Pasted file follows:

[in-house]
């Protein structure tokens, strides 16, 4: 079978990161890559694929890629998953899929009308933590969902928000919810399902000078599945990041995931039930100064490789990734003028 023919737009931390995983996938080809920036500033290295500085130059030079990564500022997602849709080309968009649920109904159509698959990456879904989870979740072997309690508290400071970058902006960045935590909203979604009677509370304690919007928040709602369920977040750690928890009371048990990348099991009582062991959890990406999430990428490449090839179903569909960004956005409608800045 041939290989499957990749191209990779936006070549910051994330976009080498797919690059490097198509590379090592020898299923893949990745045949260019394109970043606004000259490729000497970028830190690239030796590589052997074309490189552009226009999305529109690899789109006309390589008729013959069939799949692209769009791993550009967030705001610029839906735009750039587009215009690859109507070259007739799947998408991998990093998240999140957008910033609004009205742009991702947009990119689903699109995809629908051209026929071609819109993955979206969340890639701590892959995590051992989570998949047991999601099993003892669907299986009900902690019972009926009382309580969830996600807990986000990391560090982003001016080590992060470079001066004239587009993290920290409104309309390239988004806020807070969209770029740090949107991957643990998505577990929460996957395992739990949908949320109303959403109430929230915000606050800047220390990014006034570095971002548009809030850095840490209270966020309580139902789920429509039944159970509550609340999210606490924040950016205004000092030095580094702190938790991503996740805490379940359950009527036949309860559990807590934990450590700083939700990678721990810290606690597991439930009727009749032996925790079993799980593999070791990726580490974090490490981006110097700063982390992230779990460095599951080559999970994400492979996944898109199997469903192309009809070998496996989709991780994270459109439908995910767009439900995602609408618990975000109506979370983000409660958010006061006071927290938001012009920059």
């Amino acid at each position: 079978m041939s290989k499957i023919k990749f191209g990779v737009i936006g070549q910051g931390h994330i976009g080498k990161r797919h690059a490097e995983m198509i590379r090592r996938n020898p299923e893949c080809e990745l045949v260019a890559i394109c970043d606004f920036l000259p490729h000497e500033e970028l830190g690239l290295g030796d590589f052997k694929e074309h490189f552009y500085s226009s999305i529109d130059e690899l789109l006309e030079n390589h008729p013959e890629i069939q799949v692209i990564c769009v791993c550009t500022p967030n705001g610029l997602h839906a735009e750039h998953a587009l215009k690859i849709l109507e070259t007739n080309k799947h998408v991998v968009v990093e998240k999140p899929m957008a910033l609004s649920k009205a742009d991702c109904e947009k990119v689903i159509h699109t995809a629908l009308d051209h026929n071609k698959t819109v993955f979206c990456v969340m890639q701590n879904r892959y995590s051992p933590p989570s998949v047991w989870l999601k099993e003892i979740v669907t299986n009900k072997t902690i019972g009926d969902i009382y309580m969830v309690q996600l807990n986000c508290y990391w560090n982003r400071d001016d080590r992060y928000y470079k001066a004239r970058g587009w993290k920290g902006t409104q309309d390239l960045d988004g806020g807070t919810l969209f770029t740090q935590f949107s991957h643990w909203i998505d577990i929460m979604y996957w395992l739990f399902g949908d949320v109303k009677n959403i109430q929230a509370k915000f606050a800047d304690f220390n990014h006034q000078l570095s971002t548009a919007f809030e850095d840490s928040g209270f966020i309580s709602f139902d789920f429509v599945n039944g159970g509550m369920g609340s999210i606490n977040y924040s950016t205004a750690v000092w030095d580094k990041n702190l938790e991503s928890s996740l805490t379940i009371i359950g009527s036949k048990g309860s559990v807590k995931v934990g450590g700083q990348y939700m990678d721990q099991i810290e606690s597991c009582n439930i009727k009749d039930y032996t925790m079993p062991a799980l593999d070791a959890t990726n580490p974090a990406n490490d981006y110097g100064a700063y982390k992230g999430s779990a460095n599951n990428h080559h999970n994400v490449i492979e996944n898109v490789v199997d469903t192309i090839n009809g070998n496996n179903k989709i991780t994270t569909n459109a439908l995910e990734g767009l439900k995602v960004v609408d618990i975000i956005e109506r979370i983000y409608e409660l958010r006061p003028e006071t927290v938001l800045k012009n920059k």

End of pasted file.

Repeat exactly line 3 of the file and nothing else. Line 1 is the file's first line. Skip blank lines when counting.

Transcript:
């Amino acid at each position: 079978m041939s290989k499957i023919k990749f191209g990779v737009i936006g070549q910051g931390h994330i976009g080498k990161r797919h690059a490097e995983m198509i590379r090592r996938n020898p299923e893949c080809e990745l045949v260019a890559i394109c970043d606004f920036l000259p490729h000497e500033e970028l830190g690239l290295g030796d590589f052997k694929e074309h490189f552009y500085s226009s999305i529109d130059e690899l789109l006309e030079n390589h008729p013959e890629i069939q799949v692209i990564c769009v791993c550009t500022p967030n705001g610029l997602h839906a735009e750039h998953a587009l215009k690859i849709l109507e070259t007739n080309k799947h998408v991998v968009v990093e998240k999140p899929m957008a910033l609004s649920k009205a742009d991702c109904e947009k990119v689903i159509h699109t995809a629908l009308d051209h026929n071609k698959t819109v993955f979206c990456v969340m890639q701590n879904r892959y995590s051992p933590p989570s998949v047991w989870l999601k099993e003892i979740v669907t299986n009900k072997t902690i019972g009926d969902i009382y309580m969830v309690q996600l807990n986000c508290y990391w560090n982003r400071d001016d080590r992060y928000y470079k001066a004239r970058g587009w993290k920290g902006t409104q309309d390239l960045d988004g806020g807070t919810l969209f770029t740090q935590f949107s991957h643990w909203i998505d577990i929460m979604y996957w395992l739990f399902g949908d949320v109303k009677n959403i109430q929230a509370k915000f606050a800047d304690f220390n990014h006034q000078l570095s971002t548009a919007f809030e850095d840490s928040g209270f966020i309580s709602f139902d789920f429509v599945n039944g159970g509550m369920g609340s999210i606490n977040y924040s950016t205004a750690v000092w030095d580094k990041n702190l938790e991503s928890s996740l805490t379940i009371i359950g009527s036949k048990g309860s559990v807590k995931v934990g450590g700083q990348y939700m990678d721990q099991i810290e606690s597991c009582n439930i009727k009749d039930y032996t925790m079993p062991a799980l593999d070791a959890t990726n580490p974090a990406n490490d981006y110097g100064a700063y982390k992230g999430s779990a460095n599951n990428h080559h999970n994400v490449i492979e996944n898109v490789v199997d469903t192309i090839n009809g070998n496996n179903k989709i991780t994270t569909n459109a439908l995910e990734g767009l439900k995602v960004v609408d618990i975000i956005e109506r979370i983000y409608e409660l958010r006061p003028e006071t927290v938001l800045k012009n920059k």